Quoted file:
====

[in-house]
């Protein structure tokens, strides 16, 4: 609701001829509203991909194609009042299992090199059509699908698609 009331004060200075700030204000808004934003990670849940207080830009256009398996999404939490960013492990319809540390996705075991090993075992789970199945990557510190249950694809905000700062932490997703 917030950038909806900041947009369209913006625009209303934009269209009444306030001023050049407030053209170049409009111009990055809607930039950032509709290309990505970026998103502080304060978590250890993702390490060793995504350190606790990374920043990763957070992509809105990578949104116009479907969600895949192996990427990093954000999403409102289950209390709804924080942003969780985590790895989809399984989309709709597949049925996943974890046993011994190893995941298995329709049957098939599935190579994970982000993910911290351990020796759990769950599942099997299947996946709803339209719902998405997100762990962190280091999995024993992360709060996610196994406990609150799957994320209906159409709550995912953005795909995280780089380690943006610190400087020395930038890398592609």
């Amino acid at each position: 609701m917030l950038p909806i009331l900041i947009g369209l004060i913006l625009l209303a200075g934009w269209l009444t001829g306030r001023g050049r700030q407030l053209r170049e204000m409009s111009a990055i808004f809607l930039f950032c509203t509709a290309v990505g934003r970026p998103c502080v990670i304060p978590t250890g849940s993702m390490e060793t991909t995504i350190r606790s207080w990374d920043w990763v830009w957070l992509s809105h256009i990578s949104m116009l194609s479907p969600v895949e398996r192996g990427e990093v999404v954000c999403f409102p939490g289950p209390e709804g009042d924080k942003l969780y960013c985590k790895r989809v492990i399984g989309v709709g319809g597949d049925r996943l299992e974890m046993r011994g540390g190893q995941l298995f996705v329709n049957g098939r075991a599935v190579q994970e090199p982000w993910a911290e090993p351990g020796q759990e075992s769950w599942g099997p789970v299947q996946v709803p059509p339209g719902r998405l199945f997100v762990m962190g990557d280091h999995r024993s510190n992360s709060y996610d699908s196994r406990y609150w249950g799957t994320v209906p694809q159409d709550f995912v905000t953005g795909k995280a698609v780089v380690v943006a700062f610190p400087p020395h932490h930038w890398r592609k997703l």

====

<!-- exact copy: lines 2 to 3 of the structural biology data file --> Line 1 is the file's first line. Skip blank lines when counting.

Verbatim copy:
């Protein structure tokens, strides 16, 4: 609701001829509203991909194609009042299992090199059509699908698609 009331004060200075700030204000808004934003990670849940207080830009256009398996999404939490960013492990319809540390996705075991090993075992789970199945990557510190249950694809905000700062932490997703 917030950038909806900041947009369209913006625009209303934009269209009444306030001023050049407030053209170049409009111009990055809607930039950032509709290309990505970026998103502080304060978590250890993702390490060793995504350190606790990374920043990763957070992509809105990578949104116009479907969600895949192996990427990093954000999403409102289950209390709804924080942003969780985590790895989809399984989309709709597949049925996943974890046993011994190893995941298995329709049957098939599935190579994970982000993910911290351990020796759990769950599942099997299947996946709803339209719902998405997100762990962190280091999995024993992360709060996610196994406990609150799957994320209906159409709550995912953005795909995280780089380690943006610190400087020395930038890398592609």
């Amino acid at each position: 609701m917030l950038p909806i009331l900041i947009g369209l004060i913006l625009l209303a200075g934009w269209l009444t001829g306030r001023g050049r700030q407030l053209r170049e204000m409009s111009a990055i808004f809607l930039f950032c509203t509709a290309v990505g934003r970026p998103c502080v990670i304060p978590t250890g849940s993702m390490e060793t991909t995504i350190r606790s207080w990374d920043w990763v830009w957070l992509s809105h256009i990578s949104m116009l194609s479907p969600v895949e398996r192996g990427e990093v999404v954000c999403f409102p939490g289950p209390e709804g009042d924080k942003l969780y960013c985590k790895r989809v492990i399984g989309v709709g319809g597949d049925r996943l299992e974890m046993r011994g540390g190893q995941l298995f996705v329709n049957g098939r075991a599935v190579q994970e090199p982000w993910a911290e090993p351990g020796q759990e075992s769950w599942g099997p789970v299947q996946v709803p059509p339209g719902r998405l199945f997100v762990m962190g990557d280091h999995r024993s510190n992360s709060y996610d699908s196994r406990y609150w249950g799957t994320v209906p694809q159409d709550f995912v905000t953005g795909k995280a698609v780089v380690v943006a700062f610190p400087p020395h932490h930038w890398r592609k997703l």